1) I'll start, as I do with alarming frequency lately, with the obligatory "Hey-it's-been-awhile" comment. Last month I posted seven pieces in this space. Nothing like when I used to write here every day, but more than one a week. We're halfway through this month, and I'm just now getting around to putting up some new content. And not even interesting content--just a time-killing Random Thoughts post.
Has inspiration dried up? Have I run out of things to say? Have I had more interesting things to do? Possibly, possibly and dear God, no.
2) But of course, I was pulled back to writing in order to comment on the momentous news that Russell Crowe and his wife are separating. I think I speak for everyone when I say, "What? Seriously? Did we start caring about Russell Crowe again?"
The Associated Press story on this treats it as a tragedy on the level of the Kennedy assassination, but what can you expect from a news-gathering organization that continues to give us updates on Pete Wentz's doings, continuing to tease us with the possibility (or, more accurately, threat) of a Fall-Out Boy reunion?
3) So I'm driving down the Interstate the other day, and I'm passed by a vehicle with vanity plates that read LIVNWEL. Seeing something like that, I immediately think of KENWINS from Breaking Bad. But at least Ken was driving a BMW. LIVNWEL had a Chevy Equinox.
Granted, it's certainly newer than my car, and perhaps fully paid for, so in that sense this clown could be said to be LIVN better than me. But again, he's driving a fucking Chevy--a relatively high-end model, sure, but I'm not sure that constitutes LIVN all that WEL. Certainly not WEL enough to brag about.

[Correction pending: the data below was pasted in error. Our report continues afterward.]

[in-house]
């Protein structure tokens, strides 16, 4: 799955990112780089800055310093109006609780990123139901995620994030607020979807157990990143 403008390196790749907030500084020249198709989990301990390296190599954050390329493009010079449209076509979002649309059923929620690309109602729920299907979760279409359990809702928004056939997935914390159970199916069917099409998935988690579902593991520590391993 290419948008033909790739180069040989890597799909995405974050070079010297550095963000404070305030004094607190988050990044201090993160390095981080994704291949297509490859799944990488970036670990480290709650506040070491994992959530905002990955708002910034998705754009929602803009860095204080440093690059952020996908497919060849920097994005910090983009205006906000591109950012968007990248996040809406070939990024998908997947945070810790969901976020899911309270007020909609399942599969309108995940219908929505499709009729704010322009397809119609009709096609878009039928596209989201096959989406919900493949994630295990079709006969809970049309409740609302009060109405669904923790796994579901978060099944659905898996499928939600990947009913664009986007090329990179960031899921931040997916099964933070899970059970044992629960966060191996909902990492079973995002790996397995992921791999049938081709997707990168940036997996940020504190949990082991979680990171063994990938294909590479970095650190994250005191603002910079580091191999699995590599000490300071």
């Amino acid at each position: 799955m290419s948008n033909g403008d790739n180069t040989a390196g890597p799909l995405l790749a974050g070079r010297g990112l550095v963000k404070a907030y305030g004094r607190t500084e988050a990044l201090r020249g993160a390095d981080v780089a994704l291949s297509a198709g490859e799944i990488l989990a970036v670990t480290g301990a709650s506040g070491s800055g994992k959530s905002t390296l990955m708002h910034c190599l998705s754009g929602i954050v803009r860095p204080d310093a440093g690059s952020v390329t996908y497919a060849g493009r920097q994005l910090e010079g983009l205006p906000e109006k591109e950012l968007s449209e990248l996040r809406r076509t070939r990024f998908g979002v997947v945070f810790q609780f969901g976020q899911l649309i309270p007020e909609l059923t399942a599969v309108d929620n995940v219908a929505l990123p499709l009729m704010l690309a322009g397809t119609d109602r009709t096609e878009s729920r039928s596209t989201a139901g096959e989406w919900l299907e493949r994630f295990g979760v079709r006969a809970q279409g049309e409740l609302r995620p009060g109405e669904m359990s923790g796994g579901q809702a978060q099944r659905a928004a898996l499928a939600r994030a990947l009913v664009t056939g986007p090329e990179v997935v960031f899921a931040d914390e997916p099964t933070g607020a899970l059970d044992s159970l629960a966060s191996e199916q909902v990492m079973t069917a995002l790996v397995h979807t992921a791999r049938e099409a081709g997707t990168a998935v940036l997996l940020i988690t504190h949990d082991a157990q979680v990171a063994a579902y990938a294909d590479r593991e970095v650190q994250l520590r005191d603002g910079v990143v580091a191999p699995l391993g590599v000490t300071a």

After all, if you were truly LIVNWEL, you wouldn't need to brag about it--your status would be obvious. Driving an Equinox is strictly a middle-management guy's idea of the good life. In that sense, this poor guy's pathetic boast kind of made me feel better. My job sucks, but at least it doesn't give me delusions of importance.
4) I saw Argo over the weekend, and I enjoyed it, but I feel the need to point out that it concludes with a "Where Are They Now?" crawl which unfolds over a series of shots of Star Wars action figures. This does tie in, rather obliquely, with the true-life story Argo has to tell, but let's face it, what it really tells us is that director Ben Affleck is a child of the seventies.
If you were, I dunno, fifteen or under (I was twelve) in the summer of '77, your life can be neatly divided into before or after you saw Star Wars. It was the center of your universe, at least for awhile, and even though you moved on, it still meant something, in the same way that baby boomers were influenced by the annual TV broadcasts of The Wizard Of Oz. Doesn't mean you think it's the greatest movie ever, but it was important to you, it's cultural impact ran deep, and if you make a "These are not the droids you're looking for" reference, you can reasonably expect that whoever you're talking to will get it.
All this is to say, no matter what most people who know me seem to think, I'm not obsessed with Star Wars.
5) Two mornings in a row, I woke up with fresh, deep scratches on my arm. Sometimes I wonder what it would be like to live in a world without a terrifying psychotic cat. But then I'd live in a world without Delmar, and I'd never want that.